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Instructions & Guidelines for Recovery

Healing and recovery can vary from one person to the other. We typically expect recovery to take about six months. However, you will see continued improvements in your mobility and strength for up to two years after surgery.

For the most part, any activities you participate in should be pain-free with the possibility of some soreness later. However, we do caution against excessive twisting/pivoting/jumping and placing the joint in extreme ranges of motion too early in your recovery process. 

Even after you have been released to full activity by your surgeon, you should still tailor your activity level to maintain comfort. It’s important to listen to your body — if an activity is too painful, you may be doing too much. 

After Hip Surgery Care

The first few days and weeks after surgery can be a long and arduous process. You may experience a fatigue, mild fever, nausea, and dizziness from the anesthesia or pain medications within a few days after surgery. Following your doctor’s orders and getting plenty of rest are two of the best things you can do for your body and the healing process.

Getting Rest & Hip Support

You may find it difficult to find a comfortable position for resting after hip surgery. We recommend sleeping with your heel raised at an inclined position (typically on a pile of firm pillows) above chest level for at least one to two weeks after surgery. This position tends to be the most comfortable and helps decrease swelling in your lower extremity.   

Also, you may have thigh numbness and difficulty lifting your surgical leg. This will pass, but it can take up to a month or so before it dissipates. Be patient.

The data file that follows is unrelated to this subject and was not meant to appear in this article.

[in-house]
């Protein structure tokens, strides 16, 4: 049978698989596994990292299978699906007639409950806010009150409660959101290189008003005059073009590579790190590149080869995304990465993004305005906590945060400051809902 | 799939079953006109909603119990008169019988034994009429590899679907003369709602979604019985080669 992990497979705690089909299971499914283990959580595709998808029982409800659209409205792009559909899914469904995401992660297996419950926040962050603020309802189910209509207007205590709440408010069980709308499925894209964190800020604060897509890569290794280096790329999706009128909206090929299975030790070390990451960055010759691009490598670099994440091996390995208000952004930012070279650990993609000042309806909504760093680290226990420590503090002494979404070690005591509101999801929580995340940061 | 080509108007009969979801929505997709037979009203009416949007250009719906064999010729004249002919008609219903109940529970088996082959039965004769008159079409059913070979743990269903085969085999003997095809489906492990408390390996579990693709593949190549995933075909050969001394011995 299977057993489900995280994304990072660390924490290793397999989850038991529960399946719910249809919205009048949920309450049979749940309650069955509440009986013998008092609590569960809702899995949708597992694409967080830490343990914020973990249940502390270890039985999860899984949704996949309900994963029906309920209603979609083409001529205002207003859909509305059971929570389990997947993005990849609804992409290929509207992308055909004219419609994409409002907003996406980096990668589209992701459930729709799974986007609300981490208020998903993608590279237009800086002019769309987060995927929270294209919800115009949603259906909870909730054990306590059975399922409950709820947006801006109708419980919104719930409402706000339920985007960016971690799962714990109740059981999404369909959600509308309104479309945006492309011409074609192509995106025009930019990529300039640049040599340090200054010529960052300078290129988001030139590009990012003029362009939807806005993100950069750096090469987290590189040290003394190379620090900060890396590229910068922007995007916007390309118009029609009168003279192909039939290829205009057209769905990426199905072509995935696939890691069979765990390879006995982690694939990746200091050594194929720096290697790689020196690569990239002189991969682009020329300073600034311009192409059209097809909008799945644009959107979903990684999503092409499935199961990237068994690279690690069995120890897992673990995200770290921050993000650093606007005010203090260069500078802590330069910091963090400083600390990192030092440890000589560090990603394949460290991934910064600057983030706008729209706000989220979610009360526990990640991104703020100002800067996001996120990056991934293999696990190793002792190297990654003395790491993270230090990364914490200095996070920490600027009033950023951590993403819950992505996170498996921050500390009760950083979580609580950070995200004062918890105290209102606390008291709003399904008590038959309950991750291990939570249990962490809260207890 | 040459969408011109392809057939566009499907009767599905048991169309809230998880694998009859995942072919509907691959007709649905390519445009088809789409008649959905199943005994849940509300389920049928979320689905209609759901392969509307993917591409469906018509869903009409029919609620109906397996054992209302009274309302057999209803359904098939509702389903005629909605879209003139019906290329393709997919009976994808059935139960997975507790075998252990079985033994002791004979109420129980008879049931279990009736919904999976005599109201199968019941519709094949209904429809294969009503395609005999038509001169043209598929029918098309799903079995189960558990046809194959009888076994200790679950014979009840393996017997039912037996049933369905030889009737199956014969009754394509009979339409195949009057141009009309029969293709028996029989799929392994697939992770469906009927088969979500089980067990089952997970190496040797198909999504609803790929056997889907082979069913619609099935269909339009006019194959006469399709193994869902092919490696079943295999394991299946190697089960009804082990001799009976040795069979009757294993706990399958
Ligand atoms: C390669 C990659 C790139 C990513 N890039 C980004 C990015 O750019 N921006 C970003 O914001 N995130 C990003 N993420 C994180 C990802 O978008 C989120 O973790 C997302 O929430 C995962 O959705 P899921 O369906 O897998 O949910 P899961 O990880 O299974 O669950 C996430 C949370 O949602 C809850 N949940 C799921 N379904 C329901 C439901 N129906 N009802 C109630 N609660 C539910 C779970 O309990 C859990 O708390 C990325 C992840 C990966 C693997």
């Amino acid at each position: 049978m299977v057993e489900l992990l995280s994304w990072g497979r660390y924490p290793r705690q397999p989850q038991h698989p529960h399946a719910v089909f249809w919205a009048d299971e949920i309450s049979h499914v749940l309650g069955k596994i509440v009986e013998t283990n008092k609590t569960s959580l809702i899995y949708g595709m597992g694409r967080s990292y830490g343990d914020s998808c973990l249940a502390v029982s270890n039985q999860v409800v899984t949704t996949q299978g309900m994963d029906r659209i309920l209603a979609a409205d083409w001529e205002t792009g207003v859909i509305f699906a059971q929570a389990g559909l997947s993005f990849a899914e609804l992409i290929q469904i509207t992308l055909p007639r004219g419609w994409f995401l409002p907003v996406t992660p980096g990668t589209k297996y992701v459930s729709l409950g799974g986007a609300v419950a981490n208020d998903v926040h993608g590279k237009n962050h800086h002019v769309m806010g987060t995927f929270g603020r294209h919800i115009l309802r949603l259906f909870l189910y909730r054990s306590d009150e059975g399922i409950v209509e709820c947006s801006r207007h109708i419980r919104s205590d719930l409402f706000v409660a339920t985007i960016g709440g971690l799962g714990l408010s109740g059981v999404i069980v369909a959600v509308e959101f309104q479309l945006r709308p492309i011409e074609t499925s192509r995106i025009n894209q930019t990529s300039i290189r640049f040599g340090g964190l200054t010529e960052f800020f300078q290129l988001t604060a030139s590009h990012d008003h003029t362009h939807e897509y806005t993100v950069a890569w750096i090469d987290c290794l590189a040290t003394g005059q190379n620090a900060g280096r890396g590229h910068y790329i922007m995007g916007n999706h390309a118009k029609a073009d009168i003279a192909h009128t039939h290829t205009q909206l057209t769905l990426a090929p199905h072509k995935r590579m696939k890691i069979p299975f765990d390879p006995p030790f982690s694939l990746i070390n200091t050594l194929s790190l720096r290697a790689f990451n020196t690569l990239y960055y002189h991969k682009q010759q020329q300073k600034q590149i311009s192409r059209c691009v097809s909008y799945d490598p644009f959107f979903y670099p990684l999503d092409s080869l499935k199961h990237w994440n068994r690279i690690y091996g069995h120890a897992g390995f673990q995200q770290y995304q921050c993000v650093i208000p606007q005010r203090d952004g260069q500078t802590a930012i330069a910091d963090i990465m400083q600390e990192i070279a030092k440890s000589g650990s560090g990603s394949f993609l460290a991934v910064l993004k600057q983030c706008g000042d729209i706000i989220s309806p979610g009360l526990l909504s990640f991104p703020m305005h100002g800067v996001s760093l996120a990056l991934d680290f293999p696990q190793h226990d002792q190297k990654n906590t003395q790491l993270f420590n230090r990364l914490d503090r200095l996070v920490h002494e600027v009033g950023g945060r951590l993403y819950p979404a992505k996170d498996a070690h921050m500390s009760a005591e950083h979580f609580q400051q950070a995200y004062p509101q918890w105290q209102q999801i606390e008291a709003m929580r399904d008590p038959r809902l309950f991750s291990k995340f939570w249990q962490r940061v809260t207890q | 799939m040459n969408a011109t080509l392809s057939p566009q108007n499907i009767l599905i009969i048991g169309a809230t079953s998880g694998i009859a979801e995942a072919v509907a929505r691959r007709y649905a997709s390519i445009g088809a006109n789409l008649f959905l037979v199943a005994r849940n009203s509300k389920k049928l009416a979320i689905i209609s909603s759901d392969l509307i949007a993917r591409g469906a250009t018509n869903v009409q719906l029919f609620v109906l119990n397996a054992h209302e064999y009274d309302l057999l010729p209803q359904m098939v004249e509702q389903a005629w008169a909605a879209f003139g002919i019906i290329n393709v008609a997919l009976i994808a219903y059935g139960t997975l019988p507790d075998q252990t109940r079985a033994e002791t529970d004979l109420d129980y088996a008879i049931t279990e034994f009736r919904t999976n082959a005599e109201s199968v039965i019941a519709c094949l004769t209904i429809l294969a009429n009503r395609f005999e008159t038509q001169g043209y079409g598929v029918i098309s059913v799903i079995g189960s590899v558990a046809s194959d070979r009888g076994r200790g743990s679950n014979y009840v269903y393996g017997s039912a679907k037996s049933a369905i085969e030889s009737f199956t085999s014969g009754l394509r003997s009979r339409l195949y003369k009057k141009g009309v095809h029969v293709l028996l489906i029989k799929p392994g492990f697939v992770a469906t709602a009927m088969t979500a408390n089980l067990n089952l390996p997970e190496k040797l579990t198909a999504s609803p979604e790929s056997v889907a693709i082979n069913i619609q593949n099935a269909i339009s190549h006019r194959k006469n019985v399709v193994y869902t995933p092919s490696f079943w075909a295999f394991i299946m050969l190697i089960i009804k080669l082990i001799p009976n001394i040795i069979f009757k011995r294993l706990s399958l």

You will use crutches for the first six weeks after surgery, maintaining 50 percent weight bearing restrictions.  

Pain Management

  • Ice your hip three to four times a day, for 20-30 minutes each session, or as needed for pain. This is very effective at controlling pain and swelling.
  • Do not mix any pain medications with alcohol.
  • Do not drive while taking any pain medications.
  • Some of the narcotic pain medications contain Tylenol. Do not take excess Tylenol while on these pain medications. Check the medication prior to taking extra Tylenol.

Incision Care

We will close your incision with glue and dissolvable sutures deep in the incision.

  • Leave your surgical dressings in place for two weeks; cover with plastic wrap when showering to protect it from getting any water underneath.
  • At your first follow-up appointment, we will inspect your incision.
  • Do not scrub or soak the incision site in water until the incision has healed and is completely scab free.
  • Keep the incision area dry, the location of the incision can be tricky.

Also avoid wearing clothing that have tight bands that rub on the incision, such as belts or jeans. It is important to keep this area dry and free from clothes rubbing on the incision. If the area gets irritated too much, it can open up and become goopy and infected. 

Use gauze to keep the area dry. You can use silicone tape after the incision has completely healed and is scab free. This helps with tenderness and can provide some protection against rubbing. 

Follow-Up Appointment

Your first appointment will be scheduled two weeks after the surgery and then another with your surgeon at six weeks for follow up X-rays. The X-rays will help us see if the bones are healing as we expect. 

You will begin working with physical therapy after your six-week appointment with your surgeon. Do not begin formal physical therapy until AFTER this appointment. 

Work with your physical therapist to find a schedule that fits your needs. Therapy should not feel like a time or financial burden.

We do provide a suggested timeline and list of exercises to help your recovery that is a video-based home exercise program guided by our physical therapist. This should work well for the first six weeks and then we will provide a schedule for the second six weeks of the recovery.

Usually, we recommend you have a six month follow up appointment and a one-year follow-up. At these follow up appointments, we will request X-rays to make sure the bones have adequately healed and you are progressing as we expect.


Restoring your hip’s range of motion is critical to your recovery process because your joints like to move. After the bone has healed, talk to your physical therapist or physician about how to modify your exercise routine or begin a new program after surgery.